"If the goal of the bill is to legalize marijuana for the purpose of generating tax revenue, that's ridiculous," Townsend wrote in an email to Kitsap Sun crime reporter Josh Farley.
Chief Townsend calls into question the judgment of his fellow Kitsap Countian, Rep. Sherry Appleton (D-Poulsbo), one of the co-sponsors of HB 2401, which would legalize marijuana for persons 21 and older.
Police Chief: Legalization Would 'Encourage New Users'
"If [Appleton] isn't proposing that we encourage new users of marijuana, which is clearly debatable here, I'm fairly sure that those who are growing and using marijuana in violation of the laws right now won't have a problem continuing to do so while now avoiding any tax payments or tax laws," he wrote.
OK, chief, since you say it's "clearly debatable," I'm taking you up on your word and debating with you. So you believe legalization would "encourage new users of marijuana"?
We are all certainly entitled to our own opinions. But we are not, Chief, entitled to our own facts.
And the facts are, in countries such as the Netherlands where marijuana has been decriminalized, lifetime prevalence of marijuana use isless than halfthat of the United States (17 percent for the Netherlands vs. 37 percent for the U.S.). Clearly, American pot laws haven't stopped people from using marijuana -- and clearly, Dutch decrim hasn't encouraged more people to smoke pot.
So much for the "encourage new users" argument. You're going to have to do better than that.
The Tax Thing
Chief, you point out that under the current system (of which you apparently approve), marijuana users and growers don't pay any taxes on pot, and under legalization, pot would be taxed.
You are absolutely correct sir, and on this point have a firm grip on the facts.
Too bad those facts are absolutely one of the best pro-legalization arguments.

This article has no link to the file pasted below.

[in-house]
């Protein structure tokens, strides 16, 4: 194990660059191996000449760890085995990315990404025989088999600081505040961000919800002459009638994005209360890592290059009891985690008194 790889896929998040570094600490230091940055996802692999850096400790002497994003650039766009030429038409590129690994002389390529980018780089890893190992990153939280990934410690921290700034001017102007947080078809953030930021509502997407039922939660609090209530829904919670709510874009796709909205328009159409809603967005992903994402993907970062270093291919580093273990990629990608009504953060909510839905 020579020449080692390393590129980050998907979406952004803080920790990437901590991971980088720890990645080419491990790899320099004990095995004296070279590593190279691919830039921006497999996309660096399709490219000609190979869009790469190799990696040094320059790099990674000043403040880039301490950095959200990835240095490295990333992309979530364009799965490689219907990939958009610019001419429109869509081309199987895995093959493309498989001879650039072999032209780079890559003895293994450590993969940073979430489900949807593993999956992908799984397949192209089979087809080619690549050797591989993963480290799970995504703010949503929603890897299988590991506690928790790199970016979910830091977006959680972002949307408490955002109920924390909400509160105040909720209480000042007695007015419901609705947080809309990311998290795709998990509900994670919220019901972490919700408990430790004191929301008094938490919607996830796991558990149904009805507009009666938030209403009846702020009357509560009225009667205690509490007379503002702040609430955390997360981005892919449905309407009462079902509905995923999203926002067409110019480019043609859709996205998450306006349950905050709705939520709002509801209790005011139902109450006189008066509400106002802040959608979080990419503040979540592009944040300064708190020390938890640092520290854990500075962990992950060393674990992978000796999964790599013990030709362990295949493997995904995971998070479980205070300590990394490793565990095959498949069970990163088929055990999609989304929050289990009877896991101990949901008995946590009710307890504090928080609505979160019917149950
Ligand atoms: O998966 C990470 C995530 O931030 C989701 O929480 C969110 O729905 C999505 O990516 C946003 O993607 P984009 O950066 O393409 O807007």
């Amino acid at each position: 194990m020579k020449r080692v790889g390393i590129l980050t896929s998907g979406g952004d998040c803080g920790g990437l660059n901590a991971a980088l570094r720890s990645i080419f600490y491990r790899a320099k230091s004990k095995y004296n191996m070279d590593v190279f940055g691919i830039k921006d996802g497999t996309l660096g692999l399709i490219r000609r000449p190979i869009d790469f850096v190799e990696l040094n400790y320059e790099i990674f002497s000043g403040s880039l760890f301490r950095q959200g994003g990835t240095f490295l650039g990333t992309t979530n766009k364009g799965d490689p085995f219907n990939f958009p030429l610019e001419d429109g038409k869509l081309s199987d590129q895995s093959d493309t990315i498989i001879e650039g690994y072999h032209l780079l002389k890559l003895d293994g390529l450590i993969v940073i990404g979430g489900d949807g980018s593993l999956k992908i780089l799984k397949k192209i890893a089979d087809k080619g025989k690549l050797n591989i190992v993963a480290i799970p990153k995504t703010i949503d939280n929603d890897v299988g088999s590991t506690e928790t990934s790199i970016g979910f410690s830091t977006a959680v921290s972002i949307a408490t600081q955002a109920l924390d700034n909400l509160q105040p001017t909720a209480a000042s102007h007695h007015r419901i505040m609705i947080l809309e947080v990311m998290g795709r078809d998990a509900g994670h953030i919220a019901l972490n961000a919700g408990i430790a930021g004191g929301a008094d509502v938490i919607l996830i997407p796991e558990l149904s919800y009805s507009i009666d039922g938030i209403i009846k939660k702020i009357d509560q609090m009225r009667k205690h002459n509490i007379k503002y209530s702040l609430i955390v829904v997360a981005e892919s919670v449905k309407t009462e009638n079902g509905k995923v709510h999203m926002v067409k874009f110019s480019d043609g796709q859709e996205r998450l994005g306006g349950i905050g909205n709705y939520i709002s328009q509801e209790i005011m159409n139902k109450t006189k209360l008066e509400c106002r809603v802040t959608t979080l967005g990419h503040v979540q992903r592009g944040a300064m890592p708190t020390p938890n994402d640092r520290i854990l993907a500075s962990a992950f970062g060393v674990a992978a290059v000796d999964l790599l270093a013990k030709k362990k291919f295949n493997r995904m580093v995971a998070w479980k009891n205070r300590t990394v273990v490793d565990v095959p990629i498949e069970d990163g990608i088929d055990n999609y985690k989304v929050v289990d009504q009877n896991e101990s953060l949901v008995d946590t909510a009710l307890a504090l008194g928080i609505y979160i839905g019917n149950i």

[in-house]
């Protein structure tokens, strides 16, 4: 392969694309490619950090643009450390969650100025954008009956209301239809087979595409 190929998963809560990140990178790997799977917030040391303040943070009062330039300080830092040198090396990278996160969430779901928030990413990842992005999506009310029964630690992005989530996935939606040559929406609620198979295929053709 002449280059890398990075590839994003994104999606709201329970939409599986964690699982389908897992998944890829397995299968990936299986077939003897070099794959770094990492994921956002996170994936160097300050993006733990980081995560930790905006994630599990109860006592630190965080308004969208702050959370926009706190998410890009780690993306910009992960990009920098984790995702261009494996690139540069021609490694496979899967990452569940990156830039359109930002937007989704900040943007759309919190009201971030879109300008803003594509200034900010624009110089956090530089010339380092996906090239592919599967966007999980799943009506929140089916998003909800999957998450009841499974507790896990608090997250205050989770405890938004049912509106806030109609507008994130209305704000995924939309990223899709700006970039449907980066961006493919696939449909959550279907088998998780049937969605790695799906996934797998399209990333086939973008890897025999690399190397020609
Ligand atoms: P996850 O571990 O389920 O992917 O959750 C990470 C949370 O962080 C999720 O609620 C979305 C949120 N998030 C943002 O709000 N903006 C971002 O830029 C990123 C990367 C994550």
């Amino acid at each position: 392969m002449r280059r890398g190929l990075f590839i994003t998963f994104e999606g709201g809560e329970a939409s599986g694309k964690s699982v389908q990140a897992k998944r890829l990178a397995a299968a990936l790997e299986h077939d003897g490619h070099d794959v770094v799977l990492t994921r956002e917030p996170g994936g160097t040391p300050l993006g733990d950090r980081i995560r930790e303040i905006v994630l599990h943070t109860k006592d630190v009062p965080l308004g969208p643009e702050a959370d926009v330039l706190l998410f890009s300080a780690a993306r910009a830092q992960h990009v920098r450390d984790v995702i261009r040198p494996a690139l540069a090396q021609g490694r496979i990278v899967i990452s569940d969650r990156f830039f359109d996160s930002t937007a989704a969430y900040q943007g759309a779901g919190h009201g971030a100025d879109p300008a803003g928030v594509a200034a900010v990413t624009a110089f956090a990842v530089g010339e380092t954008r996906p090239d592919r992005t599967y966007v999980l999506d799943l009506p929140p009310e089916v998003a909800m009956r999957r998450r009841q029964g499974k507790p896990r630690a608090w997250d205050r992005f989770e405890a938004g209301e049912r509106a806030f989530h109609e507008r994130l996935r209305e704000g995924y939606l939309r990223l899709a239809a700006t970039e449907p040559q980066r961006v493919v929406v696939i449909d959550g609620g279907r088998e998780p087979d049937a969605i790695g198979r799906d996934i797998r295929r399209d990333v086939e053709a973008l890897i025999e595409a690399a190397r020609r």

Most marijuana users would love to pay taxes on their pot, if it meant they never, ever again had to worry about well-meaning but pot-hating cops, like, well, like you, Chief.
They'd gladly pay taxes if it meant they'd never again have to worry about you kicking in their doors, taking their children and their homes, and putting them in jail for nothing more than marijuana.
I'd wager you'll never see a happier bunch of folks about having to pay a new tax, as marijuana users will be when (when, not if) it is legalized.
We want to contribute to society and we'll be tickled to death when we're admitted to it as full, dues-paying members rather than viewed as outlaws.
Here's That Damn "Gateway" Again...
Chief, I see by Josh's blog that you're also worried about marijuana as a "gateway" drug to other controlled substances.
Gateway drug? Please. If you really want us to be scared of marijuana, you're going to need to find something that hasn't been disproved.
"In the United States, the claim that marijuana acts as a gateway to the use of other drugs serves mainly as a rhetorical tool for frightening Americans into believing that winning the war against heroin and cocaine requires waging a battle against the casual use of marijuana," wrote John P. Morgan, M.D., and Lynn Zimmer, Ph.D., two of the foremost researchers in the field, who call the gateway claim "intellectually indefensible."
A 2002 Canadian Senate Committee report states that the gateway theory "has not been validated by empirical research and is considered outdated."
There... Is that the "debate" you were wanting to have?
Chief, next time, I'd suggest maybe you get your facts straight before making a public spectacle of yourself. (Isn't there a "public nuisance" law? Just sayin'.)
...And Those Dangerous Doped-Up Drivers
Chief, I see that you believe that legalization would make our roadways more dangerous because more people would be high while driving.
First of all, legalizing marijuana would not make it legal to drive while impaired, any more than legalizing alcohol made it legal to drive while drinking.